In this article about a (mute) swan that I found in a rubbish free paper that someone had left on a rain sodden table outside a Manchester bar, the interviewee claims to hear the sound of quacking outside. However, swans don’t quack on account they are swans and not ducks so someone is lying and I don’t like it one bit. Needless to say I am furious.
This news is from squacco and it must be said I agree with her. Like mutton for lamb, swans for ducks simply does not work and it is an appalling idea. It raises my hackles. Or it would if I had them.
Nobody serves swan anymore that I know of except for one small famous college over the pond. And it’s my feeling they do it mostly for the feathers.
If you’re looking for something motivatingly healthy to read this weekend about food, Clean Eating is out – it is the second issue of this new magazine, and it is very good. Ellie Krieger (who we mentioned earlier this week) is a contributor. You can get a taste at their beautiful website, just click here.
I wonder what ever happened in this town in Spain – from a story dated June 6, 2000 in Salon:
In two years, the northern Spanish towns of Villabilla de Burgos and Alcala de Gurrea will be running on artichokes. No kidding!
According to a Reuters report, the towns plan to burn giant, 10-foot-high artichokes at their twin power stations to convert the thorny vegetables to electricity.
Back on Earth As We Know It, Men’s Health with their ongoing compendium of “Eat This Not That” offers yet another list up to the world: 125 Best Supermarket Foods.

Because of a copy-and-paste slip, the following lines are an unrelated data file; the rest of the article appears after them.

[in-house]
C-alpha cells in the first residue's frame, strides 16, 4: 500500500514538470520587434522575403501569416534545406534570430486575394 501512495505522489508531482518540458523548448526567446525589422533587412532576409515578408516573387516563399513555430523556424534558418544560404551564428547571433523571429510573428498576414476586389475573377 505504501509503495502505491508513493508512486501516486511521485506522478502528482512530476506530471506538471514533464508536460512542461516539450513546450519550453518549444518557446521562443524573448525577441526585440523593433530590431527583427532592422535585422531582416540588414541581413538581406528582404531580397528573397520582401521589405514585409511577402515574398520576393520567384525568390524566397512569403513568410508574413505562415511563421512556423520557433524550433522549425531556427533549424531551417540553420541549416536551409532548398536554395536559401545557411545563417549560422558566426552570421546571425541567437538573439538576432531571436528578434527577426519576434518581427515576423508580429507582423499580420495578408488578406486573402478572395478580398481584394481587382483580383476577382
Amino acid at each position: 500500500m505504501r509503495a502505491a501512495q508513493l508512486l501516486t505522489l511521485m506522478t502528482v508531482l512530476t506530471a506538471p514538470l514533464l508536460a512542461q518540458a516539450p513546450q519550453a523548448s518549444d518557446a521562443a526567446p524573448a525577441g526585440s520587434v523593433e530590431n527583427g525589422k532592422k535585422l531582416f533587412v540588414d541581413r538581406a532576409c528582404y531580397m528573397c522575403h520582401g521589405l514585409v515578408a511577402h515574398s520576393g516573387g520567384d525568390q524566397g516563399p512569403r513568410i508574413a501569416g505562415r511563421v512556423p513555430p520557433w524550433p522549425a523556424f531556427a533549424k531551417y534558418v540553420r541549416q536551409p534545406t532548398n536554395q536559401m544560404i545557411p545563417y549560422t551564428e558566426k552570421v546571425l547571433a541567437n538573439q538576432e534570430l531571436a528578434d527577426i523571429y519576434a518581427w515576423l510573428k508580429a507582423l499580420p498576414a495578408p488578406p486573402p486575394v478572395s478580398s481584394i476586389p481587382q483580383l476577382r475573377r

Ladies and gentlemen, rev your appetites—and steer your shopping carts toward the delicious staples of a healthy diet. We scoured the grocery aisles and chose the most reliable basics and the best secret ingredients that will improve your diet and take your cooking up a notch—all in one trip to the supermarket!
God it sounds exciting! Rev rev.
In “the best thing I’ve read all week” category lives something by Rachel Laudan. A snippet to taste:
Sustainability. It’s up there with motherhood and apple pie, who could be against something so eminently desirable. Yet the fact is that we have no analysis of what is sustainable and what is not. Assuming that if it’s small and organic it’s sustainable won’t do.
Some of the topics Rachel writes on, from her blog:
Big issues in food history. Does America have a cuisine? What is a cuisine anyway? What are regional cuisines? Is it possible to eat locally and why would anyone want to? What about servants?
Big issue in food politics. Basically I think that for all its problems, there’s never been safer, tastier food. So why is that? What are we doing to keep it so? What about all the naysayers and their doom and gloom?
Not only can she write, she has the academic background to back it up and even better, the woman is brilliant. 🙂
If you’re still hungry just click on the YouTube video below. It’s possible you may never be hungry again.
Enjoy your week-end!